With a snip the scissors and a swish of a ponytail, some members of the South County Drama Department proved their dedication to their art.
More than half a dozen girls, many of whom are members of the upcoming musical production of "Thoroughly Modern Millie," cut off their hair on Saturday, April 14 to be donated to Locks of Love. The national organization collects donations of hair at least 10 inches long to be made into wigs for children and adults who have lost or cannot grow their own hair.
"When Miss AJ [teacher Sherry Adams Johnson] told us we were doing this show last spring, she said the girls would have to cut their hair or pay for their wigs," said sophomore Samantha Franklin, who organized the hair cutting festivities. "I thought it would be great publicity for the show to cut our hair and donate it to Locks of Love."
Samantha, who grew out her dark blond hair for the donation, said she was eager to cut her hair for a second time for the organization. She was also ready to get rid of the drawer of five pony tails she had at home, donations given to her from other students and teachers eager to help.
"I'm very nervous to cut my hair again," she said the day before the big cut, playing with her long pigtails. "It's going to be really short but it's for a good cause."
MOST OF THE GIRLS who decided to cut their hair will still have to have their bobbed styles curled or pinned back for the play, Adams Johnson said.
"There are 36 girls in the cast of 50, and I think 14 of the girls bought wigs," she said. Some of the other girls had hair short enough already and didn't have to cut their hair for the play, set in the 1920s and featuring short, pageboy hair-dos.
Quite a few of the girls donating their hair, including Samantha, had donated their hair to Locks of Love before, Adams Johnson said.
"If you've ever known a kid who needed [a wig], it means so much more" to make the donation, she said.
Adams Johnson said she was proud of her students for their small sacrifice.
"We've got fantastic kids here, they're smart, funny, creative and good in school," she said.
Senior Colleen Ireland, who plays Ethel Peas in the play, decided to grow her blond hair out last June for the play and was eager to change her look.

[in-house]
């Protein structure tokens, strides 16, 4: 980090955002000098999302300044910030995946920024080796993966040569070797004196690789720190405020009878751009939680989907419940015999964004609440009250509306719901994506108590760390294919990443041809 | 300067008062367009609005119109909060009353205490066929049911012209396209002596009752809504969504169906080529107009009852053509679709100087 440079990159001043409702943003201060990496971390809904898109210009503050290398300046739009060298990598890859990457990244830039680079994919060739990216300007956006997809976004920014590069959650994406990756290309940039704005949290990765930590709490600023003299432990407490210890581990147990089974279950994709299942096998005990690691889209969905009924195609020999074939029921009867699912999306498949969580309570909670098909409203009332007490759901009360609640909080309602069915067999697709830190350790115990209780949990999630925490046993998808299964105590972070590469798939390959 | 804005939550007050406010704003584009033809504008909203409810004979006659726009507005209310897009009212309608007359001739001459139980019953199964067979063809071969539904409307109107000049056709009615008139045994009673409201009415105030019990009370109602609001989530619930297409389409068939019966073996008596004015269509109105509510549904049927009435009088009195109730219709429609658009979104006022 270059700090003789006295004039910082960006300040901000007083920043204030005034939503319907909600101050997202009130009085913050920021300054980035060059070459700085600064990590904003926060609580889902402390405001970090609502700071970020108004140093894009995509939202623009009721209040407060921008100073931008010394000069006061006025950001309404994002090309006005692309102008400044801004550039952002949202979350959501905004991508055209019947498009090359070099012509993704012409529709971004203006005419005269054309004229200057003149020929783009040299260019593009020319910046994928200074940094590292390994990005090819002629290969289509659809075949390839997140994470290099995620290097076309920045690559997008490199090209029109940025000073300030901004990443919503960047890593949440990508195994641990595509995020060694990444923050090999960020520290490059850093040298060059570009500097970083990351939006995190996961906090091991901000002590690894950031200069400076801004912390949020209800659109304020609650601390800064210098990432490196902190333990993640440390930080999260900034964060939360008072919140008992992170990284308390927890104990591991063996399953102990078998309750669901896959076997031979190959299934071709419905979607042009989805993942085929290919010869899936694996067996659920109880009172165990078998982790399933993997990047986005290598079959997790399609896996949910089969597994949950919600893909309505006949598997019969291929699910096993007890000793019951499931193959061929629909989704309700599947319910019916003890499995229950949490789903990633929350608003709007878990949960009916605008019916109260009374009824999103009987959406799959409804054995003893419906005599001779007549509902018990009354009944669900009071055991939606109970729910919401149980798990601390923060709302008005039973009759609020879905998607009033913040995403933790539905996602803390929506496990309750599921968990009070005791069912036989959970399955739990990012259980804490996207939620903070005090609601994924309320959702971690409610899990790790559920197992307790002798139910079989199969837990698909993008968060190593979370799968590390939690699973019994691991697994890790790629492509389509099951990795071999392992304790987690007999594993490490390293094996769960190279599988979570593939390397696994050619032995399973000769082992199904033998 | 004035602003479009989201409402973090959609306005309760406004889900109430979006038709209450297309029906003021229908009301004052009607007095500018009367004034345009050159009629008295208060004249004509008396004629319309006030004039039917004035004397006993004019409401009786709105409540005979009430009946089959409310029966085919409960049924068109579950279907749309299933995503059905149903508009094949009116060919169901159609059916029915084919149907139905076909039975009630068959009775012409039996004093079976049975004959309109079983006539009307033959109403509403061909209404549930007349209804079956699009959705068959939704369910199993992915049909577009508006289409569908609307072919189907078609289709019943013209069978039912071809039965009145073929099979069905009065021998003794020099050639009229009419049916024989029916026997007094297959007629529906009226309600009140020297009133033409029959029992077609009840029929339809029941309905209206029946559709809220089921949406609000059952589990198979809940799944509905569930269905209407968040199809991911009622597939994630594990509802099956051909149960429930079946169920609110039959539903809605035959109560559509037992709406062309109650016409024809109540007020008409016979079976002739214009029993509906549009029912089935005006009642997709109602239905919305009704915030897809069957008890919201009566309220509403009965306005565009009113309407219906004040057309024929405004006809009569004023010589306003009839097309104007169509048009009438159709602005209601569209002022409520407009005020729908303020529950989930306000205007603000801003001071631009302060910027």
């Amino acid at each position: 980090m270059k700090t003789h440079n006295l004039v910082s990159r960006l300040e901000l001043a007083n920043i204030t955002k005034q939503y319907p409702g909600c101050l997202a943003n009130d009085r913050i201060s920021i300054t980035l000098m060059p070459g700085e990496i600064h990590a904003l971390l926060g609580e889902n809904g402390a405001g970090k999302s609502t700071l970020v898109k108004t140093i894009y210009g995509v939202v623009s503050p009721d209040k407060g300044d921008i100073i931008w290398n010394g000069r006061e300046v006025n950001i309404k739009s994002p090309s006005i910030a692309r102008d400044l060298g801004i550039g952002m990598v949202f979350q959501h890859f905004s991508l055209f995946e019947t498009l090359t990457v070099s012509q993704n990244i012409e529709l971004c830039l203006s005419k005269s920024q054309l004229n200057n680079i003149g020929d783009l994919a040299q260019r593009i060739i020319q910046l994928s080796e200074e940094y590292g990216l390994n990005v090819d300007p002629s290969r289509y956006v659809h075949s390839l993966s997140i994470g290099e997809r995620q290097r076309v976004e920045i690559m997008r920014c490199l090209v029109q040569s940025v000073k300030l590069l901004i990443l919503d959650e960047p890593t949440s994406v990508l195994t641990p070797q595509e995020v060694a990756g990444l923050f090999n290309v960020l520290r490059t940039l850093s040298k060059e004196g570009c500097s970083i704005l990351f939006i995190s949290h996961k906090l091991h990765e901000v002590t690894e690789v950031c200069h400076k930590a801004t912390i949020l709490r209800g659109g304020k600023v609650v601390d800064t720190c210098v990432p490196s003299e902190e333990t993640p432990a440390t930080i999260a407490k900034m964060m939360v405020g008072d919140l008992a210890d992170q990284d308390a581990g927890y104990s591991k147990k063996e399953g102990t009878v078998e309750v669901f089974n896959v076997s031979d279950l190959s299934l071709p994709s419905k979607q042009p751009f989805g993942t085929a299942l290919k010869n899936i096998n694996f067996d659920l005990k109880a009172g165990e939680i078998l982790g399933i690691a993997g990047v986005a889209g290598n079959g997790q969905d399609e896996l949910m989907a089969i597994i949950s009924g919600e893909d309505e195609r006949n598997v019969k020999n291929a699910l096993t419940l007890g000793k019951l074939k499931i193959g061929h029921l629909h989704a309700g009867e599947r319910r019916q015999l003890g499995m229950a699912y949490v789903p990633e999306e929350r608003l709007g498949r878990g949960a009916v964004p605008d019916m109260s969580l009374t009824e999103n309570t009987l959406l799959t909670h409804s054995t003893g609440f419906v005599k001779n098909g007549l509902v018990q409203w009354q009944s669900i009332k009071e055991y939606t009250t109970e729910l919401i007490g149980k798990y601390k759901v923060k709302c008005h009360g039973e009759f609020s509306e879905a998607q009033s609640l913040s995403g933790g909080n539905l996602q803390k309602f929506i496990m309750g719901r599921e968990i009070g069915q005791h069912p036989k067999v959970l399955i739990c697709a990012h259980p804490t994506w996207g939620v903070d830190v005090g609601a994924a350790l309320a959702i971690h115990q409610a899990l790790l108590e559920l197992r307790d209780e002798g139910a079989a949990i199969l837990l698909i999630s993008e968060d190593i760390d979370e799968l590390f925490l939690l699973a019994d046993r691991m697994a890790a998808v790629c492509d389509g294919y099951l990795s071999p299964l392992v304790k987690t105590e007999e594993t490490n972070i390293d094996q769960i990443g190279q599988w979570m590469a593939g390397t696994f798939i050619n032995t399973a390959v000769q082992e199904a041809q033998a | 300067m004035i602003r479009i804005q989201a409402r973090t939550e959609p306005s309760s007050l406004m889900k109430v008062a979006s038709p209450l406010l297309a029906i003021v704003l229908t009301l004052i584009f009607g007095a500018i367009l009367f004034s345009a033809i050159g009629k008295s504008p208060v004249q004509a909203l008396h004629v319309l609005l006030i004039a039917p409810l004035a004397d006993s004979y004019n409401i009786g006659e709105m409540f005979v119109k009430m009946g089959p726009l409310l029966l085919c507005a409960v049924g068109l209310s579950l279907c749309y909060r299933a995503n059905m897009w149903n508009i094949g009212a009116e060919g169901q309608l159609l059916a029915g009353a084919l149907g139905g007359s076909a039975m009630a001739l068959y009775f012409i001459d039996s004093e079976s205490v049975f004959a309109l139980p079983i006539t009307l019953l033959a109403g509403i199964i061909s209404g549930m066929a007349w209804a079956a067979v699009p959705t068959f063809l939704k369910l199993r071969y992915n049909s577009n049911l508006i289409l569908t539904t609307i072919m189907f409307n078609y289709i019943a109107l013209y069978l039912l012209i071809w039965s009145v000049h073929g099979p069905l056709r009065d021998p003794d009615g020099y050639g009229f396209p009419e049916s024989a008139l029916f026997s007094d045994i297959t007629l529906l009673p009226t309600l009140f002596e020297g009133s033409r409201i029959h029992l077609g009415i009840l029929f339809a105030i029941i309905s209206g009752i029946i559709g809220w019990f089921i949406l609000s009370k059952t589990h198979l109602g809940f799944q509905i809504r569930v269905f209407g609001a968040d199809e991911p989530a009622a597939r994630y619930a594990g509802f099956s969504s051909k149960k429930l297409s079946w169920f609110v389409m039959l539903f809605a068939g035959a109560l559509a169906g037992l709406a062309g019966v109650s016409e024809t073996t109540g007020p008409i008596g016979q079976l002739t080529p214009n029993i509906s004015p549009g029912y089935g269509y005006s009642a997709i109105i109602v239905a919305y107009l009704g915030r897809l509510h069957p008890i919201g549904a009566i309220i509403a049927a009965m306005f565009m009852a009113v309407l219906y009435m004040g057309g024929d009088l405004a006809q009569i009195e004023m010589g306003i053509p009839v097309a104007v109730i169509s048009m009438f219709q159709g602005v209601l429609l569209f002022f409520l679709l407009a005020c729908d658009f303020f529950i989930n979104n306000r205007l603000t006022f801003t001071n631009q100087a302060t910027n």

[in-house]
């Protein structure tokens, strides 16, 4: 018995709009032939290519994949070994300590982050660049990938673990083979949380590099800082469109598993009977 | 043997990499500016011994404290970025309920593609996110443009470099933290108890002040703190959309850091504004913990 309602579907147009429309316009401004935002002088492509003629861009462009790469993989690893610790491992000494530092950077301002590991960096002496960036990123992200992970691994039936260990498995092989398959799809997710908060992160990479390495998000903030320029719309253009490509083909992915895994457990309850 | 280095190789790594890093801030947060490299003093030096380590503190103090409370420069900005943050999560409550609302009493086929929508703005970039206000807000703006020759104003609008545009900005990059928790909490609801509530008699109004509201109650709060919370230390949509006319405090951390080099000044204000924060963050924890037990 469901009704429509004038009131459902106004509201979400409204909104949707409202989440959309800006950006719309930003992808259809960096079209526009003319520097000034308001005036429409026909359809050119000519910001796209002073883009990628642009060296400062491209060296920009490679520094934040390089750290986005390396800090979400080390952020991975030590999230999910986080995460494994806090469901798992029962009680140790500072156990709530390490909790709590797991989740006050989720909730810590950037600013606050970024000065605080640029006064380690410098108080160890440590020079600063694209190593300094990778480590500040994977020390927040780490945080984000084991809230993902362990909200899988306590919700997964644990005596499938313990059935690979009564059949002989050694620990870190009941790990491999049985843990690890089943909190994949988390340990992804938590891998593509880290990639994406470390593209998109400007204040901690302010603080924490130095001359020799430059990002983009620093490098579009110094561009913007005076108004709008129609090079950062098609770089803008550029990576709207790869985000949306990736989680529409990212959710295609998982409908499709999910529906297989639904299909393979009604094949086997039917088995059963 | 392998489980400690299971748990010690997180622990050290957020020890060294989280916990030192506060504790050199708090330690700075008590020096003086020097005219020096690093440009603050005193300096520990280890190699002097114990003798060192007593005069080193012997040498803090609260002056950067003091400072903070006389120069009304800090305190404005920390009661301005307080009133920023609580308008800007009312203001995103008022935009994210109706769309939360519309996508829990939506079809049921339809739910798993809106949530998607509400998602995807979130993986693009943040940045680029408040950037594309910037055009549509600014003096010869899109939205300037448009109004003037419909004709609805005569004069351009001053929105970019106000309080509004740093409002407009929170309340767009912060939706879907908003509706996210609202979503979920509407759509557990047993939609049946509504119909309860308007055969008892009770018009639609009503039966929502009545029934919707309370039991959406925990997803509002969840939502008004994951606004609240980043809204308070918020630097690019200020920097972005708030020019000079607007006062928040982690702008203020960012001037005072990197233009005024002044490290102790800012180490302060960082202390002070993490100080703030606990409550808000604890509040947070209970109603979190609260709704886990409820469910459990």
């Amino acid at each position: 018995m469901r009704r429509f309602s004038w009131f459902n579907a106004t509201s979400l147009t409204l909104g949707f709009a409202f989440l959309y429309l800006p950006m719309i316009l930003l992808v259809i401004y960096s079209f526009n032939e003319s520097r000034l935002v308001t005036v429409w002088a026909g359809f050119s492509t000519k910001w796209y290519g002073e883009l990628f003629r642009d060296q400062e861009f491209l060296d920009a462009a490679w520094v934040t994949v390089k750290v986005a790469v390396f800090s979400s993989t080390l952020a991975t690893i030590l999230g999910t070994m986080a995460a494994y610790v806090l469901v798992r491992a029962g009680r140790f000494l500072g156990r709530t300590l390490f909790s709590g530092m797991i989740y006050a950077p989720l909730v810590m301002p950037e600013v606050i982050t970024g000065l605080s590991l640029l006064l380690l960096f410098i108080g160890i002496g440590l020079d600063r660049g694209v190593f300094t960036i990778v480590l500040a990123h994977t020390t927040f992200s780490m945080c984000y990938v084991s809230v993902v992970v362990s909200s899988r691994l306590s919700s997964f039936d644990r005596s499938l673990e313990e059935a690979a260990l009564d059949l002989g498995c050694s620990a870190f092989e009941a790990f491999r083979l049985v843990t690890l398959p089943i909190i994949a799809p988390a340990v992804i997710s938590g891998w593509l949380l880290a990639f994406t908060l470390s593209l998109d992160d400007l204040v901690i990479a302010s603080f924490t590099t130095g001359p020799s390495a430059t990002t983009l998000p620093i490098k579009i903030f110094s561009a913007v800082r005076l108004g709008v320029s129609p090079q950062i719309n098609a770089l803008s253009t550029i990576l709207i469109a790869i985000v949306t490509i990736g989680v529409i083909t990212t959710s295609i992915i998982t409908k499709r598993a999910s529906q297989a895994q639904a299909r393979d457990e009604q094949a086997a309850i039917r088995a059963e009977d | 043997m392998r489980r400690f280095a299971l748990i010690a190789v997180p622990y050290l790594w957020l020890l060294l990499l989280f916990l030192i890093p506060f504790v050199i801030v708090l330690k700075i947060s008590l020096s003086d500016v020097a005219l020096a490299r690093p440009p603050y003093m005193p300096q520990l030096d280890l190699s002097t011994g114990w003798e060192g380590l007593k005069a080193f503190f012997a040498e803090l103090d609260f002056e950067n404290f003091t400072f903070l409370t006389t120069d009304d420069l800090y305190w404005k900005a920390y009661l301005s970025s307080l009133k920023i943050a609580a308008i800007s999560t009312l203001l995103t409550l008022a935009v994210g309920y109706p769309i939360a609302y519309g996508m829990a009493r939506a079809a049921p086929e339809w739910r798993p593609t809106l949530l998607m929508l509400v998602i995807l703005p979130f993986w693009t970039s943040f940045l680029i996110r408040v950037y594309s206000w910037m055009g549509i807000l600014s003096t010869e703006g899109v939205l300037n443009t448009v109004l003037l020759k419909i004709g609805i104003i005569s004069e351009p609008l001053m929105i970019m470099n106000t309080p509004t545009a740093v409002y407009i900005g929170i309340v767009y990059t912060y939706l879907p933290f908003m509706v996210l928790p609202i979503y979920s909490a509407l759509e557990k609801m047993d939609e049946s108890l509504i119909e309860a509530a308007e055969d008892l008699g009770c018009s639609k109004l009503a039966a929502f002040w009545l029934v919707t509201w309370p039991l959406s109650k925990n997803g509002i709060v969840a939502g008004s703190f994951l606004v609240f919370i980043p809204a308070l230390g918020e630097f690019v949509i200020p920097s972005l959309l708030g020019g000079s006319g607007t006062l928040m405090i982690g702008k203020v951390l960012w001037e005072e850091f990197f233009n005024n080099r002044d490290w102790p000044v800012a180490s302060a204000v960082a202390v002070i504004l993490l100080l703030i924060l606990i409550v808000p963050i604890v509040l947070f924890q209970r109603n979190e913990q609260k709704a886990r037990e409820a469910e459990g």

"I don't mind doing this at all, I've done it before," she said, hair pulled back into a floppy ponytail.
Colleen planned to cut 11 inches of hair to donate, leaving her with a bob that ended at the bottom of her lower lip.
"It's really exciting" to make this sort of physical change for a role, she said. "This is the first year the rights for this play have been available to schools and it's our Cappies show. You always try to make the show as authentic as possible because that's what the judges look for."
Colleen said she cut her hair for Locks of Love when she was in seventh grade.
"I'm looking forward to the change, you know, getting ready to go to college and all," she said. Colleen is going to William and Mary in the fall and hopes to do some extra curricular theater during college.
For her, the biggest reason to cut her hair was the opportunity to give back.
"People have given so much to this school, between the Lorton Arts Foundation and all our teachers, I think it's time the students start giving back too," she said.
Colleen and Samantha agreed they were excited to donate their hair as part of getting ready for the play.
"How many times can you say you cut your hair and donated it for a show," Samantha said. "I think it's a really good idea. There's been a lot of support from the teachers."
Some of her male cast members were skeptical the girls would actually cut their hair for the play. With a pair of hairdressers lined up to cut hair during an all-day rehearsal on Saturday, Samantha was ready for their questions.
"When they come in and we're bald, they'll believe us," she said.
South County principal Dale Rumberger said he was proud of his students' dedication to helping Locks of Love.
"When taking lead roles, there are certain things you can do to modify the way you dress," he said. The girls who cut their hair were behaving in a way similar to athletes who are not allowed to wear jewelry during events, he said.
"These girls took their roles very seriously, they really stepped up," he said.